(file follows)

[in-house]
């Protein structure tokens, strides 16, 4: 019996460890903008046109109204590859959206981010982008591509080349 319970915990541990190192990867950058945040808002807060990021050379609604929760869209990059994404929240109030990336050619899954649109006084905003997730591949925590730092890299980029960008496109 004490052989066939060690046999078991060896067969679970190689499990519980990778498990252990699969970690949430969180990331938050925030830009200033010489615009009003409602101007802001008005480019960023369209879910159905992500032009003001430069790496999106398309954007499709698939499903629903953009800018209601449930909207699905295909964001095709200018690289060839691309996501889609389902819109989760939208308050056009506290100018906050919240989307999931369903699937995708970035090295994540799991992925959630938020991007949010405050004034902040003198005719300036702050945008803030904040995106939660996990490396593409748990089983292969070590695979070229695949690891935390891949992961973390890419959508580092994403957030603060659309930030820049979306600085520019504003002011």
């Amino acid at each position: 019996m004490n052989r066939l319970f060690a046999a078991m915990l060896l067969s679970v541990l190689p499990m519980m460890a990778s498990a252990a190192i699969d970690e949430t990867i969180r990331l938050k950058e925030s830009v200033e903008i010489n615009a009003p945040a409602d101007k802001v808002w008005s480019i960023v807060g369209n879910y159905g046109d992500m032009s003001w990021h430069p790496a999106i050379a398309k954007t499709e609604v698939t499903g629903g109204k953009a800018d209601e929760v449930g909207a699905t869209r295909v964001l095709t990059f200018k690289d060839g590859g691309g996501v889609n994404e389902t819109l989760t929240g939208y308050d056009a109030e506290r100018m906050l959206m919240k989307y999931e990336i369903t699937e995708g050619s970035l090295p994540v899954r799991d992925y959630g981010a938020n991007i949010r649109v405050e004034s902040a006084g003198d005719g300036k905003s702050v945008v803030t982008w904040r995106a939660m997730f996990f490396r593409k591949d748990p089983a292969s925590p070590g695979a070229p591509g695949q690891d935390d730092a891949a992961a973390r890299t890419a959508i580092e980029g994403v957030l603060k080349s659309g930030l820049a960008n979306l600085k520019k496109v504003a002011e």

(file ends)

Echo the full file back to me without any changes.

[in-house]
């Protein structure tokens, strides 16, 4: 019996460890903008046109109204590859959206981010982008591509080349 319970915990541990190192990867950058945040808002807060990021050379609604929760869209990059994404929240109030990336050619899954649109006084905003997730591949925590730092890299980029960008496109 004490052989066939060690046999078991060896067969679970190689499990519980990778498990252990699969970690949430969180990331938050925030830009200033010489615009009003409602101007802001008005480019960023369209879910159905992500032009003001430069790496999106398309954007499709698939499903629903953009800018209601449930909207699905295909964001095709200018690289060839691309996501889609389902819109989760939208308050056009506290100018906050919240989307999931369903699937995708970035090295994540799991992925959630938020991007949010405050004034902040003198005719300036702050945008803030904040995106939660996990490396593409748990089983292969070590695979070229695949690891935390891949992961973390890419959508580092994403957030603060659309930030820049979306600085520019504003002011």
């Amino acid at each position: 019996m004490n052989r066939l319970f060690a046999a078991m915990l060896l067969s679970v541990l190689p499990m519980m460890a990778s498990a252990a190192i699969d970690e949430t990867i969180r990331l938050k950058e925030s830009v200033e903008i010489n615009a009003p945040a409602d101007k802001v808002w008005s480019i960023v807060g369209n879910y159905g046109d992500m032009s003001w990021h430069p790496a999106i050379a398309k954007t499709e609604v698939t499903g629903g109204k953009a800018d209601e929760v449930g909207a699905t869209r295909v964001l095709t990059f200018k690289d060839g590859g691309g996501v889609n994404e389902t819109l989760t929240g939208y308050d056009a109030e506290r100018m906050l959206m919240k989307y999931e990336i369903t699937e995708g050619s970035l090295p994540v899954r799991d992925y959630g981010a938020n991007i949010r649109v405050e004034s902040a006084g003198d005719g300036k905003s702050v945008v803030t982008w904040r995106a939660m997730f996990f490396r593409k591949d748990p089983a292969s925590p070590g695979a070229p591509g695949q690891d935390d730092a891949a992961a973390r890299t890419a959508i580092e980029g994403v957030l603060k080349s659309g930030l820049a960008n979306l600085k520019k496109v504003a002011e």